Web-only retailers, including Amazon, accounted for 42% of sales of all retailers ranked in the Read Now
76% of consumers using an established login on retailer sites served by Gigya entered their Facebook credentials in the fourth quarter of 2013. That’s up from 74% in the third quarter.
More than three-quarters of consumers who used an established login on retailer sites served by Gigya Inc. entered their Facebook credentials to do so, according to a new report from Gigya. Its technology lets consumers sign into e-retailer sites using their established logins with such sites as Twitter, Facebook and Google Inc.’s social network Google Plus.
In the fourth quarter, 76% of consumers using a social login on Gigya’s retail clients’ sites did so through Facebook, up from 74% in the third quarter, it says. Another 16% used their Google Plus credentials (down from 17% in the third quarter), 3% Yahoo (unchanged from the third quarter), 2% Twitter (down from 3%), 1% PayPal (down from 2%), and 2% logins from other social media sites.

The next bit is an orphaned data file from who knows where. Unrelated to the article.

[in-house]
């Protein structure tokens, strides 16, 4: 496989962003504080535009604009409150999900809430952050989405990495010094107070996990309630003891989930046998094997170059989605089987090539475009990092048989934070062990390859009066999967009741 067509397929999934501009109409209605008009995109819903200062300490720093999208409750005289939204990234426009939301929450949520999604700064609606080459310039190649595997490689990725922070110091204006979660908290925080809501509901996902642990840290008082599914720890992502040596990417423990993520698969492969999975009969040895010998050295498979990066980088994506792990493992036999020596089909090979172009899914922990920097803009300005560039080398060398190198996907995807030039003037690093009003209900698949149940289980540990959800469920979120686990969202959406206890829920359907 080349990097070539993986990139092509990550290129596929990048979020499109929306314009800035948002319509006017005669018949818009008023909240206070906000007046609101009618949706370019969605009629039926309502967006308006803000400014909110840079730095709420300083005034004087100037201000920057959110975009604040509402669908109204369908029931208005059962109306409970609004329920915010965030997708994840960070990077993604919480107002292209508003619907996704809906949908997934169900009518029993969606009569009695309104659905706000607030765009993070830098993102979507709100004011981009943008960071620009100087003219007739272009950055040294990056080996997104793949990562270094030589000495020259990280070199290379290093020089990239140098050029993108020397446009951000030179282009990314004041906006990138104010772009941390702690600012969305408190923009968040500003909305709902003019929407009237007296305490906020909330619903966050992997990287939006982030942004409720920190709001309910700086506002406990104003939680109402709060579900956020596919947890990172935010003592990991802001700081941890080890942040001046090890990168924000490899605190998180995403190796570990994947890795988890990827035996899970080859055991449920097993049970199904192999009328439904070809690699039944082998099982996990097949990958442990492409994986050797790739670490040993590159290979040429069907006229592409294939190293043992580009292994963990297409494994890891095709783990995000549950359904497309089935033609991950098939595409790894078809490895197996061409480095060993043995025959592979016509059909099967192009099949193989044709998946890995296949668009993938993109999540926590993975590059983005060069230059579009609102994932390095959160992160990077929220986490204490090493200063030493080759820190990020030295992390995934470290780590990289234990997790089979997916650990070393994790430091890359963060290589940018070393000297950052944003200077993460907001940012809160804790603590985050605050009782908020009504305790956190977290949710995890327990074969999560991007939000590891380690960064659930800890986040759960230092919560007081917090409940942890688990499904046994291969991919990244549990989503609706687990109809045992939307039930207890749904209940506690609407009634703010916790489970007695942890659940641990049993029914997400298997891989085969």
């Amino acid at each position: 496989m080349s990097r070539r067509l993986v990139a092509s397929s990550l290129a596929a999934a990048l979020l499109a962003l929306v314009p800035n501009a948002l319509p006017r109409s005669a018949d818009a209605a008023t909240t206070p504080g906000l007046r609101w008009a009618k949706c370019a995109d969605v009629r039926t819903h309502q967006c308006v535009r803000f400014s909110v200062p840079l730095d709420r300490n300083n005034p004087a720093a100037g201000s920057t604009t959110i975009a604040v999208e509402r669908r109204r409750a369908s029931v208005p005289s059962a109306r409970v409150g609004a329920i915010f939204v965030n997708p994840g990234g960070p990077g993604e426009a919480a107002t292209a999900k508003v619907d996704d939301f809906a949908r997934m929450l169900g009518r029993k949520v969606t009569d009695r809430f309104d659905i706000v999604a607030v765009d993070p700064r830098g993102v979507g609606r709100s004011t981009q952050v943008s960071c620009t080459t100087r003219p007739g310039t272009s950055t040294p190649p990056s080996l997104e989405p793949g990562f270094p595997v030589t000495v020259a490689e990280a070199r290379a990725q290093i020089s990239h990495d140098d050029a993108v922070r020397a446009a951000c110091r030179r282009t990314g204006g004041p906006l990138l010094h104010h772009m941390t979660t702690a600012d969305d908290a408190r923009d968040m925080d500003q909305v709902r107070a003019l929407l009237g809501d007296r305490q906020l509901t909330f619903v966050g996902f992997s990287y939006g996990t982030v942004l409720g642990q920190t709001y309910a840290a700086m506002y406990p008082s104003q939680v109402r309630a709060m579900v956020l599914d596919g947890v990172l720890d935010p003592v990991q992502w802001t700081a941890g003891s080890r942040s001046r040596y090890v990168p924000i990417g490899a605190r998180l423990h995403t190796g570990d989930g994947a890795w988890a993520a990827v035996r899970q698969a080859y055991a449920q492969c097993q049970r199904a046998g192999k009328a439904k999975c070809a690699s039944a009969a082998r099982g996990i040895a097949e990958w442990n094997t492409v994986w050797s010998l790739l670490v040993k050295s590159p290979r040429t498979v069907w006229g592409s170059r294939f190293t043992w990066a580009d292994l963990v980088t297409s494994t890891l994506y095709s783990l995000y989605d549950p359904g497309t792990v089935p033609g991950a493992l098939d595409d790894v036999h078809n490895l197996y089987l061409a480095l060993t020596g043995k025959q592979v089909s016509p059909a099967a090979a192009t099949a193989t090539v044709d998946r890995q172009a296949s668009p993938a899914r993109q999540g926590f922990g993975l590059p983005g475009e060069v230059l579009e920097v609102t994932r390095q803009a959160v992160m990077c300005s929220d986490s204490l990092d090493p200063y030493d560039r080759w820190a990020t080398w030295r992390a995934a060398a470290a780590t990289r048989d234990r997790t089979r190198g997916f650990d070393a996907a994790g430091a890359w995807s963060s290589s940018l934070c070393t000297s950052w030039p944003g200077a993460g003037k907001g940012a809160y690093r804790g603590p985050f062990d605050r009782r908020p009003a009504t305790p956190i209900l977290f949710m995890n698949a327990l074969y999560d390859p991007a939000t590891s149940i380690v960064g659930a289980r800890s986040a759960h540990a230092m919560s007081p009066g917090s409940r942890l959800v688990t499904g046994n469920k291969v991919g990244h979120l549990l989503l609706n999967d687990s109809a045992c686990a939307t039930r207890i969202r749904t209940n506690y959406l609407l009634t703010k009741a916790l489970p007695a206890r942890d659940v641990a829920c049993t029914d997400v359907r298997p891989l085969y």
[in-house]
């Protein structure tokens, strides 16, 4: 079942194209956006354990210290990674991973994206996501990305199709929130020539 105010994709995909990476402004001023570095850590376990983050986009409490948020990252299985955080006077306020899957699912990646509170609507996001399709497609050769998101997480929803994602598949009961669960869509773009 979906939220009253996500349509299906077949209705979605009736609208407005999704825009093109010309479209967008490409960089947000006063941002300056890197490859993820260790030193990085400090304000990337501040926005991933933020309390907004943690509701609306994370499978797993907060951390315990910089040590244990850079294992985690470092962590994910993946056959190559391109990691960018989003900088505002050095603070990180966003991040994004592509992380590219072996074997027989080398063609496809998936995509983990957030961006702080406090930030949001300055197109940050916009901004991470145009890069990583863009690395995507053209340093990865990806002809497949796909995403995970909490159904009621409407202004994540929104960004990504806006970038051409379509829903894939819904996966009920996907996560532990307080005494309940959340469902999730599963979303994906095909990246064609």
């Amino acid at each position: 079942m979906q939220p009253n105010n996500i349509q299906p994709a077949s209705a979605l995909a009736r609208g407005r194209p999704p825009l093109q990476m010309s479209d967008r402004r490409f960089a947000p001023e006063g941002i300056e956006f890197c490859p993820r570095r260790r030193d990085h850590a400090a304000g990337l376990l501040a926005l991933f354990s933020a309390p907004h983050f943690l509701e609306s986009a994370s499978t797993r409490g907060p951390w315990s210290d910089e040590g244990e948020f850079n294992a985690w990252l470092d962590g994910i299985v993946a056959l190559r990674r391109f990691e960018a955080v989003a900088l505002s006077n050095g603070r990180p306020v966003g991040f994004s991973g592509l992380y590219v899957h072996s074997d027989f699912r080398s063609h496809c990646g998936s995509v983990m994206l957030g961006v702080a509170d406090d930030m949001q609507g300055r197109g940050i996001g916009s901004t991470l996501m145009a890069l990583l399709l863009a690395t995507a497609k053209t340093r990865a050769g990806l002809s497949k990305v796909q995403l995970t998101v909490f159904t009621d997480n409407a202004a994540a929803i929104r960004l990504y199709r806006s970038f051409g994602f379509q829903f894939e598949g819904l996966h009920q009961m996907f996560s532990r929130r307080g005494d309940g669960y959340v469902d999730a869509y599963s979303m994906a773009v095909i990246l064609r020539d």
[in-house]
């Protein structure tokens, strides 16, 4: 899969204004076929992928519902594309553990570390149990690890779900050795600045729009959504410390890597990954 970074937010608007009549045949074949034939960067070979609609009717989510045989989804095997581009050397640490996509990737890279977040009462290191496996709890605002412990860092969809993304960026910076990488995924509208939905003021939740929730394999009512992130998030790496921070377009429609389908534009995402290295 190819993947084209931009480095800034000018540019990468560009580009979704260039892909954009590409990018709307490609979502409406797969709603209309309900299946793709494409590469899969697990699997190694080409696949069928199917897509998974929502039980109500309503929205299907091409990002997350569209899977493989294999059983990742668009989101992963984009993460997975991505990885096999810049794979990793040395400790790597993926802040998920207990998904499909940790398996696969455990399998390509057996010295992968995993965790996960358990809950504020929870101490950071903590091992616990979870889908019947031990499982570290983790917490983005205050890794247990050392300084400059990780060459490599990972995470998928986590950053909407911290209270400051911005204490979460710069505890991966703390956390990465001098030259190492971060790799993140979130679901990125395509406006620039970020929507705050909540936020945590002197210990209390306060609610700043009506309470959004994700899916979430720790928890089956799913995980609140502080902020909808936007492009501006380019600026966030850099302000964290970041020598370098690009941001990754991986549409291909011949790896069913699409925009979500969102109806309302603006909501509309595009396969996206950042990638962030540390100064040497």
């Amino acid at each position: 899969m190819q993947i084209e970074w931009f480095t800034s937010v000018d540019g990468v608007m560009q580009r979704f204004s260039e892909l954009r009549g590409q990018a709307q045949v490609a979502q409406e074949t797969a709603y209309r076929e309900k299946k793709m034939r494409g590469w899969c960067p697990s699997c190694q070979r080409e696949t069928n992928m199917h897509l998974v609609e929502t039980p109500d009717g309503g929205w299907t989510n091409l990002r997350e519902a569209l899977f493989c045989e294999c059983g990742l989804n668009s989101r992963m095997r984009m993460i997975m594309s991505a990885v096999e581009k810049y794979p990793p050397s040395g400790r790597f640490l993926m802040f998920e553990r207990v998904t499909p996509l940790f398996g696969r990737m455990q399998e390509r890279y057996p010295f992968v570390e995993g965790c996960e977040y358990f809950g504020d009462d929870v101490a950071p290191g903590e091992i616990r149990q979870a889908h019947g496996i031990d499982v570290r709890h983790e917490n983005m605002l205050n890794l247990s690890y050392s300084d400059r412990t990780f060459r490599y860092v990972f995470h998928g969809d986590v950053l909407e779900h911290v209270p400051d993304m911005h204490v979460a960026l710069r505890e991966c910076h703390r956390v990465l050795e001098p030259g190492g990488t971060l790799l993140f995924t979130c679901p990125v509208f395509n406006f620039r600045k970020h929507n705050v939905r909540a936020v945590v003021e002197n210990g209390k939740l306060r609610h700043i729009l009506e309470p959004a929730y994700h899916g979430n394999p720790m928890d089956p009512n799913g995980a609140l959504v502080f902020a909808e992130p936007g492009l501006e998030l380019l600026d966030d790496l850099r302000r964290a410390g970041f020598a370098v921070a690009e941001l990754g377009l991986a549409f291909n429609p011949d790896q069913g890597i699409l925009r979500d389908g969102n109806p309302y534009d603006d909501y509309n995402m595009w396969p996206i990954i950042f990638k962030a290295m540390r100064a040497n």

63% of consumers using a social login on Gigya’s clients’ sites while on a mobile device used their Facebook credentials in the fourth quarter, down from 66% in the third quarter. Another 25% used their Google Plus login (up from 20%), 6% Twitter (down from 9%), 5% Yahoo (unchanged from the third quarter) and 1% logins from other social media sites.
The vendor, which counts Dell Inc., Barnes & Noble Inc. and Kate Spade among its more than 200 retail clients, says that Facebook’s market share dominance is larger on retail sites than it is on other industries’ sites, such as those in travel and hospitality. For example, 59% of consumers using a social login to sign into Gigya’s travel and hospitality clients’ sites did so via Facebook, while 26% used Google Plus, 9% Yahoo, 2% Twitter, 2% LinkedIn and 2% other credentials.
Across all Gigya sites, 51% of consumers using a social login used their Facebook credentials in the fourth quarter. Another 28% used their Google Plus login, 15% Yahoo, 4% Twitter, 1% LinkedIn and 1% logins from other social media sites. Gigya says roughly 40% of consumers use a social login when presented the option.
Facebook’s market share dominance on retail sites makes sense because the social network offers merchants the richest tools to personalize their sites to the consumers’ preferences, says John Elkaim, Gigya’s vice president, marketing. For example, once a consumer signs into a retail site using his Facebook login, the retailer can present him with items his friends Like and it can also use the personal information the consumer has shared in his Facebook profile, such as his Likes and interests, to tailor the products it shows him.
“Facebook gives retailers a way to differentiate their on-site experience by customizing their content,” he says.